A TOP-SECRET computer program is helping the Melbourne Storm find and sign the NRL’s next stars on bargainbasement deals.
Based on NFL and English Premier League technology, the hi-tech software has already delivered the club some of their biggest names, including a Broncos reject named Cameron Munster for just $5000.
This high-level artificial intelligence system has them poised for more finals success this season. Unofficially called the “Needle in a Haystack’’, a potentially multimillion-dollar algorithm within the program sorts through data before predicting which rugby league nobodies will become future stars.
Tui Kamikamica, Tom Eisenhuth, Marion Seve and Suliasi Vunivalu were all unwanted players who signed on to play for the Storm for free. The computer program is so secret that “few’’ outside Melbourne coach Craig Bellamy knew of its existence until today.
“Its proper name is the Melbourne Storm Decision Making Support System,’’ Melbourne recruitment manager Paul Bunn said. “We gave it a real boring, cumbersome name so that nobody takes notice of it. We don’t want anyone else looking at it and we have never shared it with anyone.
“Only a few people even know it exists and only a couple have seen it.’’
As part of an exclusive behind-thescenes look at the Storm, the Melbourne recruitment guru revealed the secret software had delivered the Storm the likes of Munster, Ryan Papenhuyzen and Josh Addo-Carr.
“The program identifies talent for us,’’ Bunn said. “It is a decision-making process system that picks the needle in the haystack. It helps us find that onein-a-thousand kid.’’
Kept under military-grade encryption on just three computers, the system has taken almost a decade to develop.
“It is something we have done ourselves,’’ Bunn said. “We designed and developed it after several trips overseas to research what the best had.
“It is based on NFL technology and Premier League. It has a bit of Liverpool and Manchester City.’’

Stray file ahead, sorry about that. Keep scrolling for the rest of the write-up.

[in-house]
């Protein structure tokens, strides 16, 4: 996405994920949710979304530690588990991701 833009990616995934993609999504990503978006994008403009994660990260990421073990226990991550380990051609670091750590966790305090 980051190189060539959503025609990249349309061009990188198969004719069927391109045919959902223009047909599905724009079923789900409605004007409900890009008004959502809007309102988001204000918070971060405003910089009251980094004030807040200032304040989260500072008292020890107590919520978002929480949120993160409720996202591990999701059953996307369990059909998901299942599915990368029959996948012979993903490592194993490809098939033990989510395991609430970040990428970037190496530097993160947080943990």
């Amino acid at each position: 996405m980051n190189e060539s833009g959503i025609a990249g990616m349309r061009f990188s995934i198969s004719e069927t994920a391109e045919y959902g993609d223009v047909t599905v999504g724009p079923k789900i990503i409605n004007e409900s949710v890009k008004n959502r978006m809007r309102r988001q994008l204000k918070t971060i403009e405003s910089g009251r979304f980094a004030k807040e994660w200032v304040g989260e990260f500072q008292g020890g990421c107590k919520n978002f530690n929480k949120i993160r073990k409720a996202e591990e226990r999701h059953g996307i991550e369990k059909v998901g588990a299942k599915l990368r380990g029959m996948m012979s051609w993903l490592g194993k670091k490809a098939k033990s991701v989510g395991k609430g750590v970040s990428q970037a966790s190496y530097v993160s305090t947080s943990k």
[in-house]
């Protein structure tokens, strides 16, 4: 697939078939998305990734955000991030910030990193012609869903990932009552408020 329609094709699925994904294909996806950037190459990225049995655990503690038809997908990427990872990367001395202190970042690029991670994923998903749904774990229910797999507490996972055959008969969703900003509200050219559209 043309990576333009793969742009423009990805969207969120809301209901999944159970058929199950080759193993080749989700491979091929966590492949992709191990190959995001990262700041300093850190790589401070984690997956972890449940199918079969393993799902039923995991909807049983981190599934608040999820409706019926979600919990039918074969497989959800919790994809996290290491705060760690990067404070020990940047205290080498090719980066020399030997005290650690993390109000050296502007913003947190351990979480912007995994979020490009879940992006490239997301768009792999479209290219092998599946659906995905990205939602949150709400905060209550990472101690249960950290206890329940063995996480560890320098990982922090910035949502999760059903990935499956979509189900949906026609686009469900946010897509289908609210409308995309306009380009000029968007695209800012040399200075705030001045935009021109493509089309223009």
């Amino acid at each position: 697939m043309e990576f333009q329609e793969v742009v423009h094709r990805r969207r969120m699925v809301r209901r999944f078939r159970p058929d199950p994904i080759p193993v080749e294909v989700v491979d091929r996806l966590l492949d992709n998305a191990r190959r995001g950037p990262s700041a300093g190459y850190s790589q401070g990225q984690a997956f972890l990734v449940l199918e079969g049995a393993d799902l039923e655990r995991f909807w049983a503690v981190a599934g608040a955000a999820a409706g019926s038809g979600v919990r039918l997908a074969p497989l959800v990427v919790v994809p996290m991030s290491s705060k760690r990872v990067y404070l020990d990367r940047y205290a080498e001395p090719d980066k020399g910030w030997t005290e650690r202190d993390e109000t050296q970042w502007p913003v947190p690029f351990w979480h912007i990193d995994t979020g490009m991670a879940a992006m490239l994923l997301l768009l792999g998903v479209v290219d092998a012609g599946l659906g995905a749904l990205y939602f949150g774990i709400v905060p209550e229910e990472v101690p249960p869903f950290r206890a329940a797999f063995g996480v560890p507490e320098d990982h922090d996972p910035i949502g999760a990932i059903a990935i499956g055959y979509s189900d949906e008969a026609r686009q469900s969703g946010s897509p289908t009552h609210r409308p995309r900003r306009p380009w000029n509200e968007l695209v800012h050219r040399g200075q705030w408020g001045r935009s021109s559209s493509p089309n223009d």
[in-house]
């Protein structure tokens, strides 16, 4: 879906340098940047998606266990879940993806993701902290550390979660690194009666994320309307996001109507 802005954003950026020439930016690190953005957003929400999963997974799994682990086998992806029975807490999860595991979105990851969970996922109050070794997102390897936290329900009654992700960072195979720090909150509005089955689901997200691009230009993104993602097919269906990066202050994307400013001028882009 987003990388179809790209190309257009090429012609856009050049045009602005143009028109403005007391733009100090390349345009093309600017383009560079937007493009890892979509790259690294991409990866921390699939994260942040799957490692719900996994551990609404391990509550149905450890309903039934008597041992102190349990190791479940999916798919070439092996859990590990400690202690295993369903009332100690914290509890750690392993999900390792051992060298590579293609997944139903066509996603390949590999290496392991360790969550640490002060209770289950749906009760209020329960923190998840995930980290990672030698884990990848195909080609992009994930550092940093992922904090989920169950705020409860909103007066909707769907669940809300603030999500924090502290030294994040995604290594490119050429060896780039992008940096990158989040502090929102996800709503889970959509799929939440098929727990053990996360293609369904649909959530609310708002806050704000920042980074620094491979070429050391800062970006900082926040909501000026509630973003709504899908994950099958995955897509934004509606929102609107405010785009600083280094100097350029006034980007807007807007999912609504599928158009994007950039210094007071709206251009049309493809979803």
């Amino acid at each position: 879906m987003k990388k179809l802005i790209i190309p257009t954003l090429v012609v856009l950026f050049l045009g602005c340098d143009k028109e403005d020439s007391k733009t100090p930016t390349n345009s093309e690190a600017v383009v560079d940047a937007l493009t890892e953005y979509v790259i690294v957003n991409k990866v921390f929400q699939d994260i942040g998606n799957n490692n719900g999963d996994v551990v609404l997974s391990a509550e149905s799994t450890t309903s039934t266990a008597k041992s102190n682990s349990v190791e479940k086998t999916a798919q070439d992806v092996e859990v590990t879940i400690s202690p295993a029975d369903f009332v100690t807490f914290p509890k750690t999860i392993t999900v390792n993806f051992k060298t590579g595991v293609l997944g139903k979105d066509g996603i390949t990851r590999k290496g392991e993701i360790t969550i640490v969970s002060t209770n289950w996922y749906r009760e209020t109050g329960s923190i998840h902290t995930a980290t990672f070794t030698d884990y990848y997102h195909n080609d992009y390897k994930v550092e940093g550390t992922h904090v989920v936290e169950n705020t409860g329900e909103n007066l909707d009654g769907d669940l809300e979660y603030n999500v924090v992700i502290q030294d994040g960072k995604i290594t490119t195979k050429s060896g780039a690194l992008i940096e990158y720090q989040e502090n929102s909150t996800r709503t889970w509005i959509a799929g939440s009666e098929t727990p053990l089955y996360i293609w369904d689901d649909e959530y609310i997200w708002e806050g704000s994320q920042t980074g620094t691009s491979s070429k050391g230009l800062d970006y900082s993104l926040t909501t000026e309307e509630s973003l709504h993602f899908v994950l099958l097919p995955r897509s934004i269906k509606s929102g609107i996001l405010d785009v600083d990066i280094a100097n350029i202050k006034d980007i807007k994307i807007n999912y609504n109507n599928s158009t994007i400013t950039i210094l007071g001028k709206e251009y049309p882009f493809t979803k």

Statistics on every representative rugby league player aged over 15 are kept on the system.
“It holds three years of data on all those players and the rest is uploaded to the cloud,’’ Bunn said. “We have stats on everything and everyone. Everyone has access to the stats but you need to know how to read them and combine them.’’
The software uses a complex algorithm to work it all out, Bunn said.
“It is connected to edit video and gives us the names and information we need,” he said.
Bunn’s signing of Munster for just $5000 is the Storm’s greatest coup.
“No one wanted Cameron,’’ Bunn said. “And he came down here on a really cheap rate. He never made a lot of rep sides as a junior. They are the ones we like because we know they have had to fight hard to get to where they are.”
Bunn and his three-man recruitment team — which includes his son and software codeveloper Geordie — have defied the salary cap to give Melbourne yet another minor premiershipwinning team. No-names such as Papenhuyzen and Jahrome Hughes were recruited to the team as replacements for Billy Slater and Cooper Cronk.
“We don’t have a territory to defend so we track and target,” he said
Coach Craig Bellamy in front of a painting of the great Storm players from the club’s history. Picture: Michael Klein